Is it possible for a machine to group together similar data on its own? Absolutely—this is what clustering algorithms are all about. These algorithms fall under a branch of machine learning called unsupervised learning. In this branch, we give a machine an unlabeled training set containing data regarding the features but not the classes. Algorithms are left to their own devices to discover the underlying structure concealed within the data. This is in stark contrast to supervised learning, where the correct answers are available and utilized to train a predictive model.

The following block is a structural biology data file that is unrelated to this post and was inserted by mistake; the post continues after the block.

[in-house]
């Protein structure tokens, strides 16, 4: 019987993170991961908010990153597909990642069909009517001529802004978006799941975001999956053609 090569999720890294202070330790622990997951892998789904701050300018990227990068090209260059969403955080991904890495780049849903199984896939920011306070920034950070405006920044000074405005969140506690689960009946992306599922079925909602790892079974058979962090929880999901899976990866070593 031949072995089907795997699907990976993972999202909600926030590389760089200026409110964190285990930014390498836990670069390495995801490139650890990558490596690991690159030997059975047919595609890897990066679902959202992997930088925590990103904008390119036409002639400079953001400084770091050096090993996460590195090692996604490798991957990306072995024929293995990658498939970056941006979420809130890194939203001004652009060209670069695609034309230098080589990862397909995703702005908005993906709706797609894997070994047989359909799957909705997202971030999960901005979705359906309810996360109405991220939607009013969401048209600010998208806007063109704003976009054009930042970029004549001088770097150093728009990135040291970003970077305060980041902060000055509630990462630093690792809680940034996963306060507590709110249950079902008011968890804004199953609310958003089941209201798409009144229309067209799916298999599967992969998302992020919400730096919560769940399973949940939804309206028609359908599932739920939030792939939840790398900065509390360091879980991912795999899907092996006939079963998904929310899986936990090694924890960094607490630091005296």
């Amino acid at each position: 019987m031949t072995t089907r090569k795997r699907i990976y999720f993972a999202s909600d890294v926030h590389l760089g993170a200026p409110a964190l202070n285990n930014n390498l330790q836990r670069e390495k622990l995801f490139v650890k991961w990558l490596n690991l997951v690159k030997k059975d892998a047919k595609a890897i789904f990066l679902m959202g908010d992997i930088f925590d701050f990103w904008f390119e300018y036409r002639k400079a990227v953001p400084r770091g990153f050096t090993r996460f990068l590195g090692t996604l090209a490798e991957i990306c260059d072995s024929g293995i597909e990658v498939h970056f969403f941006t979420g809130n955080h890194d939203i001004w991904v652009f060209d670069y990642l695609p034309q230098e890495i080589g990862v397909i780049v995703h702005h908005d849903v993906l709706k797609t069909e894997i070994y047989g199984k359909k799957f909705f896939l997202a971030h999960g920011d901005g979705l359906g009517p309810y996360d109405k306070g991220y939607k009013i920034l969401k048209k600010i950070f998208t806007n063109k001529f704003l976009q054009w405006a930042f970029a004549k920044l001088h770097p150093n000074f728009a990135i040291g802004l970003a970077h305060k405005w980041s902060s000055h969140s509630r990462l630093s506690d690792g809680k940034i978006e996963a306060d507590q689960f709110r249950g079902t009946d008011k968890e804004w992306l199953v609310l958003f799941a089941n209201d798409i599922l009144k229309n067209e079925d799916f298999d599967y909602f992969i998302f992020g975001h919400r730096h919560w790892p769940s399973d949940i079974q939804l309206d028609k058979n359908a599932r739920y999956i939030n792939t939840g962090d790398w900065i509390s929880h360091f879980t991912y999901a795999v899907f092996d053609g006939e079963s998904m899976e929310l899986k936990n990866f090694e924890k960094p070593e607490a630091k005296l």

In this post, we'll not only learn about an algorithm called $k$-means clustering, but construct one from scratch. Additionally, we'll apply this algorithm to automate an aspect of a widely used life sciences technique called flow cytometry.